Staffordshire University, a leading provider for digital technologies and healthcare education, is the joint-top UK university for employability. The Destinations of Leavers from Higher Education (DLHE) survey revealed that Staffordshire tied with Bishop Grosseteste, with 97.5% of students who graduated in the summer of 2016 now employed or in further study.
The prestigious accolade reflects the university’s commitment to graduate employability, both in the Stoke-on-Trent area and further afield in the country. The DLHE survey is a national survey of everyone who has recently qualified from any UK university or HE college. Students open up about what they are doing six months after graduation, before their answers are analysed and every education provider receives an employability rating.
Staffordshire students all get the chance to go on work experience, volunteer, and work on real-world projects, equipping them with the experience, confidence and contacts to boost their job prospects once they have left the university.
As well as its city campus in Stoke-on-Trent, the university also has centres of excellence in Stafford and Shrewsbury, offering up high-quality healthcare education. Staffordshire also has more than 20,000 international students studying degrees.
It is a far cry from the events of the early 20th century, when it started out life as a handful of pottery classes before the Central School of Science and Technology opened in 1914. A number of collaborations and name changes followed, with North Staffordshire Polytechnic established in 1970 following the merger of Stoke-on-Trent College of Art, North Staffordshire College of Technology, and Staffordshire College of Technology. Seven years later, the polytechnic absorbed a teacher training facility in Madeley.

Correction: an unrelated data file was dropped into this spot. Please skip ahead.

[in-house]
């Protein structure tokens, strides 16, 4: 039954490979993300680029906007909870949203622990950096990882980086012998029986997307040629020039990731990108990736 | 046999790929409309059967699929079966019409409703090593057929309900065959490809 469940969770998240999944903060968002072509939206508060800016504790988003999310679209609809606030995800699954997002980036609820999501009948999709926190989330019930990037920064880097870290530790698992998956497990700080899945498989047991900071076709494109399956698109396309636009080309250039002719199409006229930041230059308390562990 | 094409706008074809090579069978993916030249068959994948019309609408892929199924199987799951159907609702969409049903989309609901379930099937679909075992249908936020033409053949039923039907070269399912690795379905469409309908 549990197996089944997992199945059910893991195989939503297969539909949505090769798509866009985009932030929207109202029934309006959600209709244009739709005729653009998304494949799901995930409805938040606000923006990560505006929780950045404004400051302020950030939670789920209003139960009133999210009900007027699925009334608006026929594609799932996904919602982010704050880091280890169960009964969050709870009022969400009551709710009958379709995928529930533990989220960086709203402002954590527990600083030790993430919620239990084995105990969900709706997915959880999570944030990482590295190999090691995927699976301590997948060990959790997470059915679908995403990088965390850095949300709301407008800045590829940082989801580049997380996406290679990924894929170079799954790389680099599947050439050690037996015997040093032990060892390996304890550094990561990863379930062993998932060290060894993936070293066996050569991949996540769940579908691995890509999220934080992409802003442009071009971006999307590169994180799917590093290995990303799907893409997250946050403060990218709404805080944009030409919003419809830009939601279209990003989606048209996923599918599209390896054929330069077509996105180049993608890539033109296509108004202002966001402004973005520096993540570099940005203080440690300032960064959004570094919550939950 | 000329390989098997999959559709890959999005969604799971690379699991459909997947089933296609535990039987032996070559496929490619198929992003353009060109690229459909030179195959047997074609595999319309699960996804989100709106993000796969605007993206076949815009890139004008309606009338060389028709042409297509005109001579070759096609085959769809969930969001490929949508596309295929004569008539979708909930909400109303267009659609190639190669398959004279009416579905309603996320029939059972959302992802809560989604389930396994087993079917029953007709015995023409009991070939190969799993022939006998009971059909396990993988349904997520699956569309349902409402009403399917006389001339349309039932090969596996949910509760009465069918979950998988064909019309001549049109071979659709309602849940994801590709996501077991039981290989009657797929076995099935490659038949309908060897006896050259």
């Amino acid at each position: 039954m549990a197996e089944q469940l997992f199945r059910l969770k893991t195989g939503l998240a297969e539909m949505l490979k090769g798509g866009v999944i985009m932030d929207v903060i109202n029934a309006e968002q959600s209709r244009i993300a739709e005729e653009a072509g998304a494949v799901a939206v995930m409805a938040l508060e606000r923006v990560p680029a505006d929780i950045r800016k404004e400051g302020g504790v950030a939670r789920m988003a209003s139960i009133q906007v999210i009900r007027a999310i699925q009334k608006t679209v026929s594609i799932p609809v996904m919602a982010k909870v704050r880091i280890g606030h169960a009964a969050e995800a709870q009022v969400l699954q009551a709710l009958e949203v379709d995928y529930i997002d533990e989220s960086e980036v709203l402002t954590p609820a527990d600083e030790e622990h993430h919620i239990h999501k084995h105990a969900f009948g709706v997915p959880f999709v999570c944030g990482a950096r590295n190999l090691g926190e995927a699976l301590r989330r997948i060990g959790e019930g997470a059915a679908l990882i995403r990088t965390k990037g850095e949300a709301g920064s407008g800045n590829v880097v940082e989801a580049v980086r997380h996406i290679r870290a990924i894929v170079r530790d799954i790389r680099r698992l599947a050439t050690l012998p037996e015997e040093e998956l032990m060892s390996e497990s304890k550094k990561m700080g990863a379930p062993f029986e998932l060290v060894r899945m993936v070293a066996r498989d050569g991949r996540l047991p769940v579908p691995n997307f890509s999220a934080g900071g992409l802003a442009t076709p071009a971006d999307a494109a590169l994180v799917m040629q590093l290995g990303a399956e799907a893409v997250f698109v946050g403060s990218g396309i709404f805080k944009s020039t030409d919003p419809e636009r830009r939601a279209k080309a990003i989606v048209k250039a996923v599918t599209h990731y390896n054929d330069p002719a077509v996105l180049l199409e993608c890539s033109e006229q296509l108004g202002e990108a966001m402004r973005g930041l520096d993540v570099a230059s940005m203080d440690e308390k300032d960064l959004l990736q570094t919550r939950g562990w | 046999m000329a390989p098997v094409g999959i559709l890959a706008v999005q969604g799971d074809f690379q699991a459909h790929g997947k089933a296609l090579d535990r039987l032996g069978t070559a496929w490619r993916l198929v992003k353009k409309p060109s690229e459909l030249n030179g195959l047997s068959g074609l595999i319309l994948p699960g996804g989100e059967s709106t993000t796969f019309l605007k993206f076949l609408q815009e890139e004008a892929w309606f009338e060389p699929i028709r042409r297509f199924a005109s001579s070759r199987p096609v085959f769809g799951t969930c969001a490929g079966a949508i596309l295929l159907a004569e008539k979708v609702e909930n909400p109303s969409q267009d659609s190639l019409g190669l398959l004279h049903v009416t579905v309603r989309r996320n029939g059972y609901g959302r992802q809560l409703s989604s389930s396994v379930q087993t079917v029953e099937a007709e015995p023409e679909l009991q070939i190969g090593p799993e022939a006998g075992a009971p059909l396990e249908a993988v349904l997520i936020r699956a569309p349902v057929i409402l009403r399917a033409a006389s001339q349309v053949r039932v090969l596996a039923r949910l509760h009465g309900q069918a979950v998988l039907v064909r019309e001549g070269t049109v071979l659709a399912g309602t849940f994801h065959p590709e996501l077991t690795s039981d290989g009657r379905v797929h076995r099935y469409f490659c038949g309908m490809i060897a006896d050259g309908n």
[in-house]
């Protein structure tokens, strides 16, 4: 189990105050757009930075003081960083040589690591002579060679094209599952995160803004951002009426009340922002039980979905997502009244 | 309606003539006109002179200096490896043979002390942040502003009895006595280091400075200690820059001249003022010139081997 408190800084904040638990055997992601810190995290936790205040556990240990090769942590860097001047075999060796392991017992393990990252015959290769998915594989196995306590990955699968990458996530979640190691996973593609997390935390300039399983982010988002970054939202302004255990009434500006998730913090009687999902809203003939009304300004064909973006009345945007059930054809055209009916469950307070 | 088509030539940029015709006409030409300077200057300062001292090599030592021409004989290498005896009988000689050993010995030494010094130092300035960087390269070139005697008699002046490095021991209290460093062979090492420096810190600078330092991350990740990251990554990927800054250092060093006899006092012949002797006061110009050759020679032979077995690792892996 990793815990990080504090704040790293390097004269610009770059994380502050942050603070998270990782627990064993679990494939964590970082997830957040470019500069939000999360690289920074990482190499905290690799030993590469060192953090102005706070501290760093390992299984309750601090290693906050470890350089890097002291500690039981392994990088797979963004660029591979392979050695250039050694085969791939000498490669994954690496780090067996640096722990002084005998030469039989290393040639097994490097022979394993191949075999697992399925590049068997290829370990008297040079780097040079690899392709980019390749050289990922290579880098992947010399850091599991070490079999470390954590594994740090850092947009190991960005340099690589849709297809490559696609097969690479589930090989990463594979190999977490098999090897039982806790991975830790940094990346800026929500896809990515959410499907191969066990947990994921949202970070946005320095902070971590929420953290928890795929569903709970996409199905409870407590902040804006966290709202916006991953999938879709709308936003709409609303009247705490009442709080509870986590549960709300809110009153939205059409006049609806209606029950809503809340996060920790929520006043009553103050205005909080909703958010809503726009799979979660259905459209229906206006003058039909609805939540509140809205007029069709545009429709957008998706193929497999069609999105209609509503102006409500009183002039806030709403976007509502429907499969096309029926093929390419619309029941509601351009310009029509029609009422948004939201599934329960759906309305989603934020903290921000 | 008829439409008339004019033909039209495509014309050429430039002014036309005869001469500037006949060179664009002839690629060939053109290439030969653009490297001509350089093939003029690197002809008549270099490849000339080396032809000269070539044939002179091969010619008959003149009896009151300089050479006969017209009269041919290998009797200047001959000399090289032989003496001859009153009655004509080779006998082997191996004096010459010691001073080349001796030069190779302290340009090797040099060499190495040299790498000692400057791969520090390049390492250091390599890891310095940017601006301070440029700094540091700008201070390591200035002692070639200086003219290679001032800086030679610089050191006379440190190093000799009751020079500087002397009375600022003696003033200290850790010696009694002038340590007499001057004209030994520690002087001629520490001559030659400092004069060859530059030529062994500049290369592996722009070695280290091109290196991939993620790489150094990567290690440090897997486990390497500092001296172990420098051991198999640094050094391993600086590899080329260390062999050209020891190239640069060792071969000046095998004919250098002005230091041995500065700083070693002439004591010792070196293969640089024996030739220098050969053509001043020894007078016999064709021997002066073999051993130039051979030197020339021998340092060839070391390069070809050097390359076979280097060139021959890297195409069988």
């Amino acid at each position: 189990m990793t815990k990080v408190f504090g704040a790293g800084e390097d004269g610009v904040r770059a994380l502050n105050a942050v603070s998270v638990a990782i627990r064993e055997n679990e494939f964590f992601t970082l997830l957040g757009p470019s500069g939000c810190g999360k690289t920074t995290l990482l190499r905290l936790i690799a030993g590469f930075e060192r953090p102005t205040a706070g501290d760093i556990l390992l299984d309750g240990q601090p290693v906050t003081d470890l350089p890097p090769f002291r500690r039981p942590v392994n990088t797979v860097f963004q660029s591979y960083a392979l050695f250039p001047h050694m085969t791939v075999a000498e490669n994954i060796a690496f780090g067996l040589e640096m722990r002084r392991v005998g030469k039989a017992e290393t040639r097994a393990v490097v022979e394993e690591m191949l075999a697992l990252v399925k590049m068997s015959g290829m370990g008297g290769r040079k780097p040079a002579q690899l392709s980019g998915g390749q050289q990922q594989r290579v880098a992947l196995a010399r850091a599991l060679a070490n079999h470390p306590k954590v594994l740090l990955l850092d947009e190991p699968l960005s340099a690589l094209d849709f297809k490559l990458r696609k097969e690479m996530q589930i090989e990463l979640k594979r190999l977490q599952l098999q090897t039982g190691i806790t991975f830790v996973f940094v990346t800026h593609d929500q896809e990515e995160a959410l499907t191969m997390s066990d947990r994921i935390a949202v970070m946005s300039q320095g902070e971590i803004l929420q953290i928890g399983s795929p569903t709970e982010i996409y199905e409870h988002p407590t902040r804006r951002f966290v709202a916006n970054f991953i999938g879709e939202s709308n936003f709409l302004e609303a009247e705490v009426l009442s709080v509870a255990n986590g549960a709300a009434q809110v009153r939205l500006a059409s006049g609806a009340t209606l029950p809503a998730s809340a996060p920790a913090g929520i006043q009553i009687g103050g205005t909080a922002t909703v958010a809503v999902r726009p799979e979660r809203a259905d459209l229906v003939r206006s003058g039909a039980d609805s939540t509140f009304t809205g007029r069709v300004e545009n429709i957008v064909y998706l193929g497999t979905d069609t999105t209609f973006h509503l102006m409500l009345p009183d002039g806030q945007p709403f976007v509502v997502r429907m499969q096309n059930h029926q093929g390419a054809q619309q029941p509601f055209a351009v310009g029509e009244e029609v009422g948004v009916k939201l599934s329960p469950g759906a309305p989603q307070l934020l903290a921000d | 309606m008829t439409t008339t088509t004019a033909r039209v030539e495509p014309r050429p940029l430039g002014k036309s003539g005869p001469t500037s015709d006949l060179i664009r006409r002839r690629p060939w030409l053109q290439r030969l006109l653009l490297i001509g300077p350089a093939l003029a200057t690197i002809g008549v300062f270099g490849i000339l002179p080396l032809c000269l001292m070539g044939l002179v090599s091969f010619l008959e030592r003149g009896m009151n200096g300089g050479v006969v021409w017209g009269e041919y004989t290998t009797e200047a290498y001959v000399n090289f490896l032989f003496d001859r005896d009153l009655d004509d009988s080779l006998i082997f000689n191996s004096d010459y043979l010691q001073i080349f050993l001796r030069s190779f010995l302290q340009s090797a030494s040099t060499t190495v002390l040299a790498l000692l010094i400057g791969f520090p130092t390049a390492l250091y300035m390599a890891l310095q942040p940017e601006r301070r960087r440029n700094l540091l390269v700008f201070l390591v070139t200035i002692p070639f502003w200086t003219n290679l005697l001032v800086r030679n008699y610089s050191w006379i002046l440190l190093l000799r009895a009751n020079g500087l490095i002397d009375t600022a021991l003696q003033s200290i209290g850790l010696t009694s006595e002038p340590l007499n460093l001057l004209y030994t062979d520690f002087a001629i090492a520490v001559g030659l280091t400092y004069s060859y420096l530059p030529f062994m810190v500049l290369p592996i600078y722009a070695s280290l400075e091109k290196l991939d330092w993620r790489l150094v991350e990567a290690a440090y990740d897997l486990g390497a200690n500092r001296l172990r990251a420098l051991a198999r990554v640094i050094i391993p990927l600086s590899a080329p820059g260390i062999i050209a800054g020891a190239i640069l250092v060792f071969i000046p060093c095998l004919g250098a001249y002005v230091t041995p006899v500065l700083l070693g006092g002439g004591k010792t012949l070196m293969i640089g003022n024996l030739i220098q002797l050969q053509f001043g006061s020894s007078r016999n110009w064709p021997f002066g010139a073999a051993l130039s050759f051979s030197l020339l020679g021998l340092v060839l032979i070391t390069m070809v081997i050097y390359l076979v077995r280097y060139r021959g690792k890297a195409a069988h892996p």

Although the 1980s saw the end of the mining department due to the decline of coal mining during that decade, new subjects were added, and the polytechnic was one of few providers of its kind in the country to offer International Relations as a degree. In 1988, the institution rebranded as Staffordshire Polytechnic, and four years down the line it became Staffordshire University.
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A Silver Teaching Excellence Framework (TEF) was awarded in 2017, three years after the Research Excellence Framework determined that 78% of Staffordshire’s research was of international importance or world-leading.
Further successes in 2017 saw a filmmaker from the university earn a coveted accolade for his documentary about gun making. Matt Jopling made T.R White & Co Gunmakers for his final year project on the BA (Hons) Media (Film) Production course, before graduating in the summer.
The documentary was handed top spot in the Bill Vinten GTC University Awards, which recognises films produced by some of the UK’s leading Film and Television academics.
His prize came hot on the heels of academics from the university winning a national teaching award that honours unique industry collaborations. The team, from the School of Law, Policing and Forensics, were triumphant in the Collaborative Awards for Teaching Excellence (CATE) at a ceremony in Westminster.
The event, hosted by the Higher Education Academy, acknowledges learning partnerships that are innovative and benefit students.
There have been some famous faces at Staffordshire over the years. Notable alumni include comedian, television presenter and author Dave Gorman, ex-footballer Fabrice Muamba who survived a cardiac arrest on the pitch in 2012, and The Editors duo Tom Smith (lead singer) and Russell Leetch (drummer). The Prodigy guitarist Jim Davies also attended the university, as did Olympic gold medallist and world champion rower Andrew Triggs-Hodge.